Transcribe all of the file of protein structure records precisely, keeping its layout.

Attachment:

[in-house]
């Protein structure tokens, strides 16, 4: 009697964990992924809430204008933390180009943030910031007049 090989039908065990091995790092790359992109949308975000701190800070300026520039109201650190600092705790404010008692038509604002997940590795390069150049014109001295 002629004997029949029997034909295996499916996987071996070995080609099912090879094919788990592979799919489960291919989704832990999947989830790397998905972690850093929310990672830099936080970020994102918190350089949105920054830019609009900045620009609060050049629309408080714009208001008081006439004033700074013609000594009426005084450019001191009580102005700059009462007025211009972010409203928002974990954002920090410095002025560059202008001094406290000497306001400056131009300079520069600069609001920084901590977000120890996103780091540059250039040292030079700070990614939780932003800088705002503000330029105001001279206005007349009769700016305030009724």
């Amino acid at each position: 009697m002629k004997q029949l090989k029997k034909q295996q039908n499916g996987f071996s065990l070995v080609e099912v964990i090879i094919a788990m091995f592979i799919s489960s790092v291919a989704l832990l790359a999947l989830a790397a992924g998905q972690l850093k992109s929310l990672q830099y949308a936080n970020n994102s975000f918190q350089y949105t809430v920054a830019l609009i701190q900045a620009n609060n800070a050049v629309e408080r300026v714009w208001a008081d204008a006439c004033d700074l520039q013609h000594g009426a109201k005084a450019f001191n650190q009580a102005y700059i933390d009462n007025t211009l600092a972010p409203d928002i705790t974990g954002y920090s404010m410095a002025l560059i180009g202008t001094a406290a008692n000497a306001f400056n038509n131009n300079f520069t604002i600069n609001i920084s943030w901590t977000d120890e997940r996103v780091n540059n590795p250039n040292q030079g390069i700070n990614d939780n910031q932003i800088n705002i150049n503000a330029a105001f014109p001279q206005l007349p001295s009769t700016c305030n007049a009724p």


[in-house]
């Protein structure tokens, strides 16, 4: 009697964990992924809430204008933390180009943030910031007049 090989039908065990091995790092790359992109949308975000701190800070300026520039109201650190600092705790404010008692038509604002997940590795390069150049014109001295 002629004997029949029997034909295996499916996987071996070995080609099912090879094919788990592979799919489960291919989704832990999947989830790397998905972690850093929310990672830099936080970020994102918190350089949105920054830019609009900045620009609060050049629309408080714009208001008081006439004033700074013609000594009426005084450019001191009580102005700059009462007025211009972010409203928002974990954002920090410095002025560059202008001094406290000497306001400056131009300079520069600069609001920084901590977000120890996103780091540059250039040292030079700070990614939780932003800088705002503000330029105001001279206005007349009769700016305030009724």
């Amino acid at each position: 009697m002629k004997q029949l090989k029997k034909q295996q039908n499916g996987f071996s065990l070995v080609e099912v964990i090879i094919a788990m091995f592979i799919s489960s790092v291919a989704l832990l790359a999947l989830a790397a992924g998905q972690l850093k992109s929310l990672q830099y949308a936080n970020n994102s975000f918190q350089y949105t809430v920054a830019l609009i701190q900045a620009n609060n800070a050049v629309e408080r300026v714009w208001a008081d204008a006439c004033d700074l520039q013609h000594g009426a109201k005084a450019f001191n650190q009580a102005y700059i933390d009462n007025t211009l600092a972010p409203d928002i705790t974990g954002y920090s404010m410095a002025l560059i180009g202008t001094a406290a008692n000497a306001f400056n038509n131009n300079f520069t604002i600069n609001i920084s943030w901590t977000d120890e997940r996103v780091n540059n590795p250039n040292q030079g390069i700070n990614d939780n910031q932003i800088n705002i150049n503000a330029a105001f014109p001279q206005l007349p001295s009769t700016c305030n007049a009724p």